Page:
At least three Planning Commissioners are unhappy with redevelopment plans for the Croman Mill site — and there's little they can do about it, they found out at their Tuesday night meeting.

At least three Planning Commissioners are unhappy with redevelopment plans for the Croman Mill site — and there's little they can do about it, they found out at their Tuesday night meeting.

"All the sudden I'm going, 'Why are we even sitting here if we already have a plan?'" said Michael Dawkins, chair of the commission.

The City Council has already approved the plans and the commission is now tasked with creating specific land-use rules for the 65 acre property to determine what can be built there in the future. In February councilors decided that the plans should allow for the creation of a light industrial area, business offices, a new street system, a park and possibly housing.

Located east of Tolman Creek Road, the privately owned Croman Mill property is the largest piece of undeveloped land in the city.

Dawkins said he believes the land should be reserved strictly for industrial manufacturing, because it's the only place left in the city where that's feasible.

"If this plan goes the way it's supposed to go, what I think we're saying is, 'In the future there will be no industrial or light engineering in Ashland,'" he said.

Commissioner Debbie Miller said she agreed with Dawkins and added that the project could affect how sustainable Ashland becomes.

"I would much rather see us focus on economic health rather than economic growth," she said. "You could put your office buildings elsewhere."

While she didn't weigh in on the office space vs. manufacturing plants debate, Commissioner Melanie Mindlin said the Croman plans troubled her because she thinks they weren't thoroughly analyzed from an economic perspective.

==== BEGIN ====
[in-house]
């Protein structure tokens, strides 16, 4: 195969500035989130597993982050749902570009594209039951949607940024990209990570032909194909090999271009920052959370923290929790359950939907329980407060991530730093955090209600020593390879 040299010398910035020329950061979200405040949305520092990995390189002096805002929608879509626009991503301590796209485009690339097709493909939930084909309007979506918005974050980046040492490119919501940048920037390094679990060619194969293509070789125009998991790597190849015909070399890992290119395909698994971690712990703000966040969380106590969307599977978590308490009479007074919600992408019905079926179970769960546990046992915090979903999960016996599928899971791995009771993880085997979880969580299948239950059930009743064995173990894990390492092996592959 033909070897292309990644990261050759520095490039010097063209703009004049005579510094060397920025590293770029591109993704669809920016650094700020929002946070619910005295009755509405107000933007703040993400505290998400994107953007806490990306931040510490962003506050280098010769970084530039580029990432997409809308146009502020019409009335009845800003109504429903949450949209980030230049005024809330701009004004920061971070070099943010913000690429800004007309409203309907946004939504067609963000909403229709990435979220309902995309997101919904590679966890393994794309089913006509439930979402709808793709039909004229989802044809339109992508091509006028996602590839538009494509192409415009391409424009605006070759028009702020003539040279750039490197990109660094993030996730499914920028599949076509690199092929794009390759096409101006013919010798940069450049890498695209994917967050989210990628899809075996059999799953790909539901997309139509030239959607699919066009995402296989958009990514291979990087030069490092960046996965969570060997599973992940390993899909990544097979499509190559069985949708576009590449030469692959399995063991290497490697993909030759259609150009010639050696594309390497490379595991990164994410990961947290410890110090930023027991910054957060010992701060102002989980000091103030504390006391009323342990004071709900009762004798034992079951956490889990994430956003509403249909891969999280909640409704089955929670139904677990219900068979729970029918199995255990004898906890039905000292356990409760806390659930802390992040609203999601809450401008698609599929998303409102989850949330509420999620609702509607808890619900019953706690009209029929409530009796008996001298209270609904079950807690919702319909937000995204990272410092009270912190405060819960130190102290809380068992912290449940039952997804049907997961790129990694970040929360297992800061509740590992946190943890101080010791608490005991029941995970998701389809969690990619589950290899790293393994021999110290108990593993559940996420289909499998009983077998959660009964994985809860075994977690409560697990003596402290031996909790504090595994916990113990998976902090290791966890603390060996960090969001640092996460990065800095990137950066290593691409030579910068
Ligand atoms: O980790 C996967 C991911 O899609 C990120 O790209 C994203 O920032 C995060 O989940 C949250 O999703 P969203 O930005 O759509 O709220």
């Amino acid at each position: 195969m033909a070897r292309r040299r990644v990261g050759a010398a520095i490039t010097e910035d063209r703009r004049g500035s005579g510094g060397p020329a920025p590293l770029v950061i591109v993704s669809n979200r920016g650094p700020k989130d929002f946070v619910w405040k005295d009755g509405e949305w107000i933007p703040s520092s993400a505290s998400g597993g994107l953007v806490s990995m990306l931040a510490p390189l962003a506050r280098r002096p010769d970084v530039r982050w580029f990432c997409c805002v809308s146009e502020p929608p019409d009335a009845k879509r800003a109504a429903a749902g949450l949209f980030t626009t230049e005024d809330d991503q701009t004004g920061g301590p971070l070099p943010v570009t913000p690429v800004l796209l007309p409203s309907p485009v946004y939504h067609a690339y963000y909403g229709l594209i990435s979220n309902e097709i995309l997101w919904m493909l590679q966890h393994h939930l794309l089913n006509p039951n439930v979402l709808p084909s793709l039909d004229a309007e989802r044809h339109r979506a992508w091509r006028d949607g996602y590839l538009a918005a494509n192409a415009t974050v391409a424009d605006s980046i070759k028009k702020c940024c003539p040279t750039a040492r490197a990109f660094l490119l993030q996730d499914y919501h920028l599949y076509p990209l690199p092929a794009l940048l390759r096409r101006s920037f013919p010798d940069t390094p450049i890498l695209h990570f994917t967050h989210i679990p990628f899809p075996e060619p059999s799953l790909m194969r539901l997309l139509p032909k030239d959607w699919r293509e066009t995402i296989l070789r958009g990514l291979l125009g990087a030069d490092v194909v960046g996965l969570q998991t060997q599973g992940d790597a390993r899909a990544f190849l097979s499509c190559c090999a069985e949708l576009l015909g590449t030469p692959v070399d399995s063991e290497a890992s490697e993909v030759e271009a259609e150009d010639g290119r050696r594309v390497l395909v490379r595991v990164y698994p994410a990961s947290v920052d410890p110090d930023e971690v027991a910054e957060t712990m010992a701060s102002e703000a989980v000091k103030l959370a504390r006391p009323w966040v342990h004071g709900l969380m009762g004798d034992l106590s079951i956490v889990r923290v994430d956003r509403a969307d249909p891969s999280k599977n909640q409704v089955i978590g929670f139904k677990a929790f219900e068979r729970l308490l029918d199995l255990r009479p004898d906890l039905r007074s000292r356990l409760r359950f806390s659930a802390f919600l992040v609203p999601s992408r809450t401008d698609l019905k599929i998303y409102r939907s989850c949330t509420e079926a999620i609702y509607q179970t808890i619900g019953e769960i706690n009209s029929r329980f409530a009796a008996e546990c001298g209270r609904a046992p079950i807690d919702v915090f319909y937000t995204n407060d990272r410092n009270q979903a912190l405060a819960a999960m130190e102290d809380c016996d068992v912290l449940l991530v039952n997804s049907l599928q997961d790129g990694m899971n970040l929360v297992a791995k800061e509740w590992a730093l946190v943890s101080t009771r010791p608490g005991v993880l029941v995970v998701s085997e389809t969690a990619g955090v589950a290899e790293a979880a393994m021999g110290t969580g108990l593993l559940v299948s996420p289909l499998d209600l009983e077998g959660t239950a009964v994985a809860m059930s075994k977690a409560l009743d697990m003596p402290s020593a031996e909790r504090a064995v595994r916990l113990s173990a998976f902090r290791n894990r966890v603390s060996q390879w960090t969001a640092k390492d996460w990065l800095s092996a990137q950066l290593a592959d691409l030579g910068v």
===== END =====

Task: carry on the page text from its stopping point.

"The main concern that I've had with the plan all along has to do with the lack of an economic development plan that it ties into and that we really don't have," she said.

Others on the eight-member commission said it was important to focus on the small details of the plan they can change, instead of discussing grievances with the overall plan. Commissioner Mike Morris was absent from the meeting.

"What we do have is a plan that's on the table and that the City Council has adopted," said Commissioner Pam Marsh. "The general concept has already been determined. Those are our marching orders at this moment."

Commissioner Dave Dotterrer said he wants to allow as much flexibility in the zoning requirements as possible, keeping options for housing, office and industrial development open for developers.

"I think giving the folks that are laying this out more options ... is a good idea," he said. "We don't know what we're going to need five or 10 years from now."

Beginning May 26, commissioners will work on plans for the site at their second meeting every month for six to nine months. They will determine where the elements of the plan — such as streets and offices — can be placed on the land.

City officials are considering forming an advisory committee made up of members of Ashland's other commissions, to work with Planning Commissioners on the project, said Bill Molnar, the city's community development director.

"The mayor (John Stromberg) is interested in terms of seeing how we can utilize the expertise of some of our other commissioners who have an interest in some of these projects," Molnar said.

Responding to the Planning Commissioners who are uneasy about the plans for the Croman Mill site, Molnar said even after the commission has finished fine tuning the zoning requirements, developers could ask the city to alter them.

"Even once we establish the final plan, it's still going to float a little," he said. "Ultimately the council has the ability to make plan amendments."

Contact staff writer Hannah Guzik at 482-3456 ext. 226 or hguzik@dailytidings.com.